U.S. and Germany see Ukraine resolution methods and Russia relations differently
U.S. and Germany do not see eye to eye on what needs to be done to help resolve the conflict in Ukraine or how Russia should be dealt with – such is a conclusion one can effectively make after the first meeting between US president Donald Trump and German chancellor Angela Merkel on March 17.
The differences were hard to mask, leading to some uncomfortable moments at a joint press conference that followed the meeting, Reuters reports.
The meeting was the first between the new U.S. president and the long-serving stateswoman, who leads Europe’s largest economy. It was seen as one that could help determine the future of the transatlantic alliance and shape their working relationship.
Though Merkel appeared relaxed, the body language between them was not especially warm. The news conference ended even more oddly, with a quip by Trump about wiretapping that left the German leader visibly bewildered.
Trump and Merkel shook hands when she arrived at the White House but did not do so in the Oval Office where she frequently leaned towards him while he stared straight ahead, sitting with his legs apart and hands together.
In the Oval Office both leaders described their meeting in brief remarks to reporters as having been very good. Merkel began her remarks at the news conference by saying it was better to speak to each other than about each other.
Near the start of the news conference, Trump pressed Merkel for Germany to meet NATO’s military spending target, and Merkel reiterated her country’s commitment to the 2 percent military spending goal.
“I reiterated to Chancellor Merkel my strong support for NATO as well as the need for our NATO allies to pay their fair share for the cost of defense. Many nations owe vast sums of money from past years, and it is very unfair to the United States. These nations must pay what they owe.”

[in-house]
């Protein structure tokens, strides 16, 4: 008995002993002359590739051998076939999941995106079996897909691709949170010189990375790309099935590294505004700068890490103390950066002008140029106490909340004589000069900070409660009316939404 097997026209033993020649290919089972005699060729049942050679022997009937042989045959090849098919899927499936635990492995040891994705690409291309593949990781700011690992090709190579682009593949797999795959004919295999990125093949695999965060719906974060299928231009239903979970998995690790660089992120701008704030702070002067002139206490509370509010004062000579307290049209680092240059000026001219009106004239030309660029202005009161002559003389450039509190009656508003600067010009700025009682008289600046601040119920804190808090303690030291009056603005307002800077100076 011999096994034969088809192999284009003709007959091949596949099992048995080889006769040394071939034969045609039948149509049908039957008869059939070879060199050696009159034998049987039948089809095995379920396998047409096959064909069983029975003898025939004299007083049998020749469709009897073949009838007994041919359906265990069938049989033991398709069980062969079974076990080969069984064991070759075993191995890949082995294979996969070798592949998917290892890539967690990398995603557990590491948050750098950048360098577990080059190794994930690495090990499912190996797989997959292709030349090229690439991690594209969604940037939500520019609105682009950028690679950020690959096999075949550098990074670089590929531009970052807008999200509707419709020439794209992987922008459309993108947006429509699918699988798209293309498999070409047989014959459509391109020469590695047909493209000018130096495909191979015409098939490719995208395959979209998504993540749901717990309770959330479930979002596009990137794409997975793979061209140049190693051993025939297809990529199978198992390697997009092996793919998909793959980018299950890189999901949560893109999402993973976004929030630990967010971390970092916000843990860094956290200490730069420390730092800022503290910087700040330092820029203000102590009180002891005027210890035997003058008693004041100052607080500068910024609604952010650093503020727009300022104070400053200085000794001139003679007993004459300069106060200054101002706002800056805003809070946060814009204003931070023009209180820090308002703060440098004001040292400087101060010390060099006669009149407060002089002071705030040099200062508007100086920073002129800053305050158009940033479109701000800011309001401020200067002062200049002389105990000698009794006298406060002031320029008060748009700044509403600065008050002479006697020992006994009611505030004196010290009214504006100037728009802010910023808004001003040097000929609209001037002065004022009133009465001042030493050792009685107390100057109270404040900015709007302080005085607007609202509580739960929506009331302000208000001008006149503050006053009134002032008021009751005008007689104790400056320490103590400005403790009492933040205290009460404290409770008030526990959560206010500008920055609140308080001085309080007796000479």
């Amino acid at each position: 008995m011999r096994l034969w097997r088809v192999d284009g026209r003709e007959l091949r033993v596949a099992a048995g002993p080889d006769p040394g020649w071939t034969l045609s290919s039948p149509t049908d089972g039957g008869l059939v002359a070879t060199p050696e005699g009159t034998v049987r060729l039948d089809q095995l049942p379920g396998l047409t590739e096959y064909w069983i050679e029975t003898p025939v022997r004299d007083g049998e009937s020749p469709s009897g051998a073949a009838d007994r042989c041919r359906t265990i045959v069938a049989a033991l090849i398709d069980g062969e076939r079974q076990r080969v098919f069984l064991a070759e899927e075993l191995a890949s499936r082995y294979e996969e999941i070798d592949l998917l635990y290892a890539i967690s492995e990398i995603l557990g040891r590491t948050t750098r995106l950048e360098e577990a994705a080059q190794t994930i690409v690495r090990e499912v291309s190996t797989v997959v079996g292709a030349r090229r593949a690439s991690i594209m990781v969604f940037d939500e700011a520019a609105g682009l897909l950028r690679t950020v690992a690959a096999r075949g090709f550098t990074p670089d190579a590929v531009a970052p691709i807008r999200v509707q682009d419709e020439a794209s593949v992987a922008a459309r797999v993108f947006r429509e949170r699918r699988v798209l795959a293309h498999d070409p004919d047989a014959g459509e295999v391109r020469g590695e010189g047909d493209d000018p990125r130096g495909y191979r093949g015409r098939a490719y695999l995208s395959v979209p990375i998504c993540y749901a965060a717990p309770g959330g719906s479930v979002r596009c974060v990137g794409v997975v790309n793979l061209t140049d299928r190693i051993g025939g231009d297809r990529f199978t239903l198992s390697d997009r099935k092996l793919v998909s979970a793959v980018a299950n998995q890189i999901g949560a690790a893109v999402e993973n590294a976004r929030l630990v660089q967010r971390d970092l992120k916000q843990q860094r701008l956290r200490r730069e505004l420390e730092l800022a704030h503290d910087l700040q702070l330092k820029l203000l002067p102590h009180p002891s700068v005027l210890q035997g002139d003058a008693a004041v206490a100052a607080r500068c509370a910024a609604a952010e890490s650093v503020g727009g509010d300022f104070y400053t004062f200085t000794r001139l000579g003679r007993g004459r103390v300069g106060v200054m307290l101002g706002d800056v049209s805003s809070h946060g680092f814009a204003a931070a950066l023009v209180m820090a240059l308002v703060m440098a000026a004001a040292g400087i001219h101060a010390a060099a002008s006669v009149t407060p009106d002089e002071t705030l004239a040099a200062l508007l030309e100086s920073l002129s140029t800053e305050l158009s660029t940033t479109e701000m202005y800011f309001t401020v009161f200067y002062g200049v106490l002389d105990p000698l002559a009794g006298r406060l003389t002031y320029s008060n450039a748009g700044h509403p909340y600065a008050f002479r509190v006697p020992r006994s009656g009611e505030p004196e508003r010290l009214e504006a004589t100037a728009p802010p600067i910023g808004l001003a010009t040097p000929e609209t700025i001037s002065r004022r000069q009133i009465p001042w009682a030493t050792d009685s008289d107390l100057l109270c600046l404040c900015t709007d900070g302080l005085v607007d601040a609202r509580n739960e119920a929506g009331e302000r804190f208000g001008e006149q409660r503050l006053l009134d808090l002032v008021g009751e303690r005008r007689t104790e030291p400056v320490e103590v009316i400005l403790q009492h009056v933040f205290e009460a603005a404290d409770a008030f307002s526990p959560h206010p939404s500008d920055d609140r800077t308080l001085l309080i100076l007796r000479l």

Trump also stood by unproven claims that the Obama administration tapped his phones, and expressed solidarity with a surprised Merkel, whose government charged Washington in 2013 may have been spying on her.
“As far as wiretapping, I guess, by this past administration, at least we have something in common perhaps,” Trump said to Merkel, who looked bewildered as she stared back at him from her podium.
The Republican and Democratic leaders of the U.S. Senate Intelligence Committee issued a statement on March 16 rejecting Trump’s assertion that the Obama administration conducted surveillance on him.
A week ago Reuters reported that President Donald Trump was going to ask Chancellor Angela Merkel for advice on how to deal with Russian President Vladimir Putin и the Ukraine issue.
“The president will be very interested in hearing the chancellor’s views on her experience interacting with Putin,” said another official, Reuters reported on March 10.
“He’s going to be very interested in hearing her insights on what it’s like to deal with the Russians.” Reuters also said Trump would ask for Merkel’s advice on what role the United States could most helpfully play in ongoing diplomatic efforts to resolve the conflict in eastern Ukraine, which has pitted Ukrainian forces against Russian-backed separatists.
The details of what the two actually agreed – or disagreed – upon at their meeting have yet to become known.